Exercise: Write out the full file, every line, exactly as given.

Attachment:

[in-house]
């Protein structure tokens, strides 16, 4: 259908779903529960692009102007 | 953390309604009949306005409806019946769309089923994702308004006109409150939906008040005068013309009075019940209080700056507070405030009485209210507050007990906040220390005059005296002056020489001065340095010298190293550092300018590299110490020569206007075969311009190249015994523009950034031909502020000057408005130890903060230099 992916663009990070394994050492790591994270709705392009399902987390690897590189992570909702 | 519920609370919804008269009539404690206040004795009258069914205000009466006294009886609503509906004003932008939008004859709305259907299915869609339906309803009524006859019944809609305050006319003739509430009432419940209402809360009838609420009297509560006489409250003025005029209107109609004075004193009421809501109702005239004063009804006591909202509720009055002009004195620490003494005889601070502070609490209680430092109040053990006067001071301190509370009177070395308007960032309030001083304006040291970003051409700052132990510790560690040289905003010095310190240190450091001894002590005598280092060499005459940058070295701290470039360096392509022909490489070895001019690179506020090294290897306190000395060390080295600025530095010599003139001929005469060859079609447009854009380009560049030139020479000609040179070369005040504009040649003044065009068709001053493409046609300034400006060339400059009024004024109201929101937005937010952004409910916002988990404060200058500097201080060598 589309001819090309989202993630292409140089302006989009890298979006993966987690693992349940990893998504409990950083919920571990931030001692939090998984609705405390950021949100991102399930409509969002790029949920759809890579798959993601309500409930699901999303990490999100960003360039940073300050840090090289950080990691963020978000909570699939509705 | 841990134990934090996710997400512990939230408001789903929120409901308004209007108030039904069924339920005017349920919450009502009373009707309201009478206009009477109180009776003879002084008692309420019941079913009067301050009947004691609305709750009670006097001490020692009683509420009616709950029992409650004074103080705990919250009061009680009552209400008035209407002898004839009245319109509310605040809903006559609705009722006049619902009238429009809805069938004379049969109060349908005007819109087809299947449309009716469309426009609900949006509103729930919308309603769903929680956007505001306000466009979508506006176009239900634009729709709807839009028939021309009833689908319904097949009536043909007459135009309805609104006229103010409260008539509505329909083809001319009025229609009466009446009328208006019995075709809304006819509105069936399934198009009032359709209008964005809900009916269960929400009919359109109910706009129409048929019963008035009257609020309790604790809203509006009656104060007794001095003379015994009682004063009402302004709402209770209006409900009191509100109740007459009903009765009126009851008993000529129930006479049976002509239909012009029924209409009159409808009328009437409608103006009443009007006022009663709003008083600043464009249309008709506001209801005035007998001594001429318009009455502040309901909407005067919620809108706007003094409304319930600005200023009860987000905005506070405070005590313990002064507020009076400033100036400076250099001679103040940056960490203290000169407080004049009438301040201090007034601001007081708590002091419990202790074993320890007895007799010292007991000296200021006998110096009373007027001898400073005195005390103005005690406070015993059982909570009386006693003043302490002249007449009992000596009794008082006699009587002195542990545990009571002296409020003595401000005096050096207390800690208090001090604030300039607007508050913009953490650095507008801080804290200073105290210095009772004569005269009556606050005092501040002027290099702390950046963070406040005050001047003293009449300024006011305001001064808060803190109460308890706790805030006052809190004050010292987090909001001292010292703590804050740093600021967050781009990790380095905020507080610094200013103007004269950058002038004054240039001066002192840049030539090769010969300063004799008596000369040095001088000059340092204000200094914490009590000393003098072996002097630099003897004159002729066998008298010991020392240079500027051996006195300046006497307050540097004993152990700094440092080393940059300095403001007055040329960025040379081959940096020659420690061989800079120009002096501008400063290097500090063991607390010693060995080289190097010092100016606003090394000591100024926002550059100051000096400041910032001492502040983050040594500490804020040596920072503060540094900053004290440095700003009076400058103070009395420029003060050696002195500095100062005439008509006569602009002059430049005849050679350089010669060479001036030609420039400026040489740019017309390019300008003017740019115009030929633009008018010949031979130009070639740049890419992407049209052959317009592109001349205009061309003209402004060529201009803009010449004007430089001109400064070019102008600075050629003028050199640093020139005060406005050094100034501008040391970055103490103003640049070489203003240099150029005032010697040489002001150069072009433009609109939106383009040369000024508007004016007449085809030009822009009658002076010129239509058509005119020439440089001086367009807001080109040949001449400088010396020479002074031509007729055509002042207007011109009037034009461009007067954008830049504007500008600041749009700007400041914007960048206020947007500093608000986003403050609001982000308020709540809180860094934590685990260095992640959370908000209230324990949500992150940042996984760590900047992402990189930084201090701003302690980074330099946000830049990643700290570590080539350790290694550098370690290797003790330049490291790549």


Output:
[in-house]
């Protein structure tokens, strides 16, 4: 259908779903529960692009102007 | 953390309604009949306005409806019946769309089923994702308004006109409150939906008040005068013309009075019940209080700056507070405030009485209210507050007990906040220390005059005296002056020489001065340095010298190293550092300018590299110490020569206007075969311009190249015994523009950034031909502020000057408005130890903060230099 992916663009990070394994050492790591994270709705392009399902987390690897590189992570909702 | 519920609370919804008269009539404690206040004795009258069914205000009466006294009886609503509906004003932008939008004859709305259907299915869609339906309803009524006859019944809609305050006319003739509430009432419940209402809360009838609420009297509560006489409250003025005029209107109609004075004193009421809501109702005239004063009804006591909202509720009055002009004195620490003494005889601070502070609490209680430092109040053990006067001071301190509370009177070395308007960032309030001083304006040291970003051409700052132990510790560690040289905003010095310190240190450091001894002590005598280092060499005459940058070295701290470039360096392509022909490489070895001019690179506020090294290897306190000395060390080295600025530095010599003139001929005469060859079609447009854009380009560049030139020479000609040179070369005040504009040649003044065009068709001053493409046609300034400006060339400059009024004024109201929101937005937010952004409910916002988990404060200058500097201080060598 589309001819090309989202993630292409140089302006989009890298979006993966987690693992349940990893998504409990950083919920571990931030001692939090998984609705405390950021949100991102399930409509969002790029949920759809890579798959993601309500409930699901999303990490999100960003360039940073300050840090090289950080990691963020978000909570699939509705 | 841990134990934090996710997400512990939230408001789903929120409901308004209007108030039904069924339920005017349920919450009502009373009707309201009478206009009477109180009776003879002084008692309420019941079913009067301050009947004691609305709750009670006097001490020692009683509420009616709950029992409650004074103080705990919250009061009680009552209400008035209407002898004839009245319109509310605040809903006559609705009722006049619902009238429009809805069938004379049969109060349908005007819109087809299947449309009716469309426009609900949006509103729930919308309603769903929680956007505001306000466009979508506006176009239900634009729709709807839009028939021309009833689908319904097949009536043909007459135009309805609104006229103010409260008539509505329909083809001319009025229609009466009446009328208006019995075709809304006819509105069936399934198009009032359709209008964005809900009916269960929400009919359109109910706009129409048929019963008035009257609020309790604790809203509006009656104060007794001095003379015994009682004063009402302004709402209770209006409900009191509100109740007459009903009765009126009851008993000529129930006479049976002509239909012009029924209409009159409808009328009437409608103006009443009007006022009663709003008083600043464009249309008709506001209801005035007998001594001429318009009455502040309901909407005067919620809108706007003094409304319930600005200023009860987000905005506070405070005590313990002064507020009076400033100036400076250099001679103040940056960490203290000169407080004049009438301040201090007034601001007081708590002091419990202790074993320890007895007799010292007991000296200021006998110096009373007027001898400073005195005390103005005690406070015993059982909570009386006693003043302490002249007449009992000596009794008082006699009587002195542990545990009571002296409020003595401000005096050096207390800690208090001090604030300039607007508050913009953490650095507008801080804290200073105290210095009772004569005269009556606050005092501040002027290099702390950046963070406040005050001047003293009449300024006011305001001064808060803190109460308890706790805030006052809190004050010292987090909001001292010292703590804050740093600021967050781009990790380095905020507080610094200013103007004269950058002038004054240039001066002192840049030539090769010969300063004799008596000369040095001088000059340092204000200094914490009590000393003098072996002097630099003897004159002729066998008298010991020392240079500027051996006195300046006497307050540097004993152990700094440092080393940059300095403001007055040329960025040379081959940096020659420690061989800079120009002096501008400063290097500090063991607390010693060995080289190097010092100016606003090394000591100024926002550059100051000096400041910032001492502040983050040594500490804020040596920072503060540094900053004290440095700003009076400058103070009395420029003060050696002195500095100062005439008509006569602009002059430049005849050679350089010669060479001036030609420039400026040489740019017309390019300008003017740019115009030929633009008018010949031979130009070639740049890419992407049209052959317009592109001349205009061309003209402004060529201009803009010449004007430089001109400064070019102008600075050629003028050199640093020139005060406005050094100034501008040391970055103490103003640049070489203003240099150029005032010697040489002001150069072009433009609109939106383009040369000024508007004016007449085809030009822009009658002076010129239509058509005119020439440089001086367009807001080109040949001449400088010396020479002074031509007729055509002042207007011109009037034009461009007067954008830049504007500008600041749009700007400041914007960048206020947007500093608000986003403050609001982000308020709540809180860094934590685990260095992640959370908000209230324990949500992150940042996984760590900047992402990189930084201090701003302690980074330099946000830049990643700290570590080539350790290694550098370690290797003790330049490291790549």